Adolescent Sexuality and Parent-Adolescent Processes: Promoting Healthy Teen Choices

Authors

  • Laurie L. Meschke,

    Corresponding author
    1. Laurie L. Meschke, Ph.D. is the Director of Community Outreach for the Maternal and Child Health Program in Epidemiology at the University of Minnesota. Her research focuses primarily on adolescent sexuality and risk-taking behaviors.
      **Address correspondence to: Laurie L. Meschke, University of Minnesota, Division of Epidemiology, 1300 South Second Street, Suite 300, West Bank Office Building, Minneapolis, MN 55454-1015; meschke@epi.umn.edu
    Search for more papers by this author
  • Suzanne Bartholomae,

    1. Suzanne Bartholomae, M.S. is a Ph.D. candidate in Human Development and Family Science at The Ohio State University. Her interests include basic and applied research related to economic stress, well-being, and the family, as well as program development and evaluation.
    Search for more papers by this author
  • Shannon R. Zentall

    1. Shannon Zentall, M.S. completed her Master's Degree in Human Developmnet and Family Science from The Ohio State University. She is now a Research Associate at The University of Pittsburgh.
    Search for more papers by this author

  • *This paper was originally presented at the meeting of Health Futures of Youth II: Pathways to adolescent health, Department of Health and Human Services, Annapolis, MD.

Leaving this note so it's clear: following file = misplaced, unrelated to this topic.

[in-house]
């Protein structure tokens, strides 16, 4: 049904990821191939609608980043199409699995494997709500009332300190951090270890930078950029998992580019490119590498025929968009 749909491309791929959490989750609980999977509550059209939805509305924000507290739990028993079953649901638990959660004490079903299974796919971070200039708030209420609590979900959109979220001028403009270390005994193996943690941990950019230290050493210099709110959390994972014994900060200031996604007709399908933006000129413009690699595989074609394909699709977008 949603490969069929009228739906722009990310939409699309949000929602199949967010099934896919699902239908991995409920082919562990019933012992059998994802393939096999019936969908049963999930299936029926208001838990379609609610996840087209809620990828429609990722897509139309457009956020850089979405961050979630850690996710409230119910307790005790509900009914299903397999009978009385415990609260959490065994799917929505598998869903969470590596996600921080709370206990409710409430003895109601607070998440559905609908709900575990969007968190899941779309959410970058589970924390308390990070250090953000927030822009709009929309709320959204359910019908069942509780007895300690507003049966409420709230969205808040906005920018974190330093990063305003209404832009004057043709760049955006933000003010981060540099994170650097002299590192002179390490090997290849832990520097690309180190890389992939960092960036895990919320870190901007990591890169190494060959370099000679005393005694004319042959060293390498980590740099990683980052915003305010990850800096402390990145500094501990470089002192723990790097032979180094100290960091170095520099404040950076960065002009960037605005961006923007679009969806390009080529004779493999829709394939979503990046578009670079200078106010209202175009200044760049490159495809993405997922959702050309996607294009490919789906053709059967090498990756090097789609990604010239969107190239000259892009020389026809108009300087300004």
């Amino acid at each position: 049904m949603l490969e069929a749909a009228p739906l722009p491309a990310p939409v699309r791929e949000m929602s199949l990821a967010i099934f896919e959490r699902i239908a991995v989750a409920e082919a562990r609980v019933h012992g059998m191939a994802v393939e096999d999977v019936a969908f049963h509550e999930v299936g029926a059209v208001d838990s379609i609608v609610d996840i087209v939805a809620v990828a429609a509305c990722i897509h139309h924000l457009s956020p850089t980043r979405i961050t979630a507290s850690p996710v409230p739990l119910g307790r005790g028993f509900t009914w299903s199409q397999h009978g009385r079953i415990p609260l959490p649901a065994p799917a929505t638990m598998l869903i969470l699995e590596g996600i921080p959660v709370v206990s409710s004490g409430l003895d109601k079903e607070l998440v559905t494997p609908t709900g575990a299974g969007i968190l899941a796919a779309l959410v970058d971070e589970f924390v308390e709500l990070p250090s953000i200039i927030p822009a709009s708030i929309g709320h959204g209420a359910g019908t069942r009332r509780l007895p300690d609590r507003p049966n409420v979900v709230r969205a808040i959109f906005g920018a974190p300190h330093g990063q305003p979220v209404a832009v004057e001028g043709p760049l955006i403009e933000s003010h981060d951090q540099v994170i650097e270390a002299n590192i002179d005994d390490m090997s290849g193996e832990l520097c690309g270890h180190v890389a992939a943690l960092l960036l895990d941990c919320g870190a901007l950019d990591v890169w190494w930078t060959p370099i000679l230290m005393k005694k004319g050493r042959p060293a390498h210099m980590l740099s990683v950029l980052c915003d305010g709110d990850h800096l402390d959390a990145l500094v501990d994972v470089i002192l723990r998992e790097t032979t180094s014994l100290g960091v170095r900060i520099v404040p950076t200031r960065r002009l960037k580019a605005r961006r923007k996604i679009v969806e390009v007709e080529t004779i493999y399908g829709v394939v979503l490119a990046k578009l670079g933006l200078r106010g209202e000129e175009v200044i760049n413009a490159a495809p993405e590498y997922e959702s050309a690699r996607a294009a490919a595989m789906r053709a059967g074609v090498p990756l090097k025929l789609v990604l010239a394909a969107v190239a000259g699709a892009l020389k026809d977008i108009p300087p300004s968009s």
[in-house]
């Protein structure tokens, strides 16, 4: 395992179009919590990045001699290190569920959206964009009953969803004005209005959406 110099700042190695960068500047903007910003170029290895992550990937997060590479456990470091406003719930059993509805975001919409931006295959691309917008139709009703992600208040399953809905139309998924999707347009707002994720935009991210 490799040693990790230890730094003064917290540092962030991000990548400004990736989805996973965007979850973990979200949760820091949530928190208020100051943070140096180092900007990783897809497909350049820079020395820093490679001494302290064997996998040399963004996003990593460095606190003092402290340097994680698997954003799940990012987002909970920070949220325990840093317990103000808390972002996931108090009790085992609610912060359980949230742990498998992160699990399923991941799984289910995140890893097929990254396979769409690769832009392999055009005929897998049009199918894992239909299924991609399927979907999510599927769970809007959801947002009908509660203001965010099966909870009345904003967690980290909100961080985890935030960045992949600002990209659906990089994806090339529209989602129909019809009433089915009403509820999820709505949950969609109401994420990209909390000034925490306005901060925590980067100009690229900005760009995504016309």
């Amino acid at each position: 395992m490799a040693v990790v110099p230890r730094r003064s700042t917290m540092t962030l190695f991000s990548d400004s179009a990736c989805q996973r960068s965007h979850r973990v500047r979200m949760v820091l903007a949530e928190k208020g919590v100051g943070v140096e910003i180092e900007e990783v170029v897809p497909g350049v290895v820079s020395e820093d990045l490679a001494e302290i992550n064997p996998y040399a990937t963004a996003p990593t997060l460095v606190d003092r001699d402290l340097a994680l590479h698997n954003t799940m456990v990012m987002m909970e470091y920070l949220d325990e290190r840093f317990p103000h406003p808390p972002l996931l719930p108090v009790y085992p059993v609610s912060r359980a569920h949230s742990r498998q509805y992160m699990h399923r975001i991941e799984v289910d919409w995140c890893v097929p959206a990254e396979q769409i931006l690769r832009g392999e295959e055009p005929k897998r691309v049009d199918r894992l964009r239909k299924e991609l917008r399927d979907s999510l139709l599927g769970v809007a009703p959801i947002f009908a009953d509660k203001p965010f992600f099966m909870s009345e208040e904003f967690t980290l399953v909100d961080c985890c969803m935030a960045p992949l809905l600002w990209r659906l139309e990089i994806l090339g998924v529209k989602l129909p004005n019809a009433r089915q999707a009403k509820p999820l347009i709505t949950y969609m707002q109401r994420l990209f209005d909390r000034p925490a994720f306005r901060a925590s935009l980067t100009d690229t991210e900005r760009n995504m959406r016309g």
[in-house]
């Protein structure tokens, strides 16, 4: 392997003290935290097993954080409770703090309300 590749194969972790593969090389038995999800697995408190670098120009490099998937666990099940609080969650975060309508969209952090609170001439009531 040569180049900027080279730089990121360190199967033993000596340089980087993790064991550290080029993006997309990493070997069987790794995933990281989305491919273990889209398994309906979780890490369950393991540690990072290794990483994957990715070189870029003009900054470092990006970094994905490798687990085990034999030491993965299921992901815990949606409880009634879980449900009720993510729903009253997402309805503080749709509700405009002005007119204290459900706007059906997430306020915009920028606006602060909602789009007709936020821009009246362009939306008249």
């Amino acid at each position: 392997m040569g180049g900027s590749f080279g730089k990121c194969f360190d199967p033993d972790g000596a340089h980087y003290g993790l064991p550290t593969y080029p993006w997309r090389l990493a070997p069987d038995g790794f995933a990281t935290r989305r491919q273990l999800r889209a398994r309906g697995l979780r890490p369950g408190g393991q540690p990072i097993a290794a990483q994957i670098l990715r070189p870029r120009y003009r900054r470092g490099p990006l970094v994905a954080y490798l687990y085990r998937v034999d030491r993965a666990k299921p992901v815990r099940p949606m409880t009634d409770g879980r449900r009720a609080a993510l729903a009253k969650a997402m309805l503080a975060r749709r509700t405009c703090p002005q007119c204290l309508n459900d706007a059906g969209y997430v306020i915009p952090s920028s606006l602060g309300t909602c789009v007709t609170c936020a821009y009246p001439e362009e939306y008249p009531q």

**Address correspondence to: Laurie L. Meschke, University of Minnesota, Division of Epidemiology, 1300 South Second Street, Suite 300, West Bank Office Building, Minneapolis, MN 55454-1015; meschke@epi.umn.edu

Abstract

Trends in adolescent sexual health, the relation between parenting and adolescent sexual outcomes, and adolescent sexuality interventions with a parent component are reviewed. American adolescents have higher rates of unprotected sex and STI contraction than adults and nine times the teen pregnancy rate of their European counterparts. Parenting efforts are related to adolescent sexual behavior. The review of 19 relevant programs supports the incorporation of theory and the ecological model in program design and evaluation.

Ancillary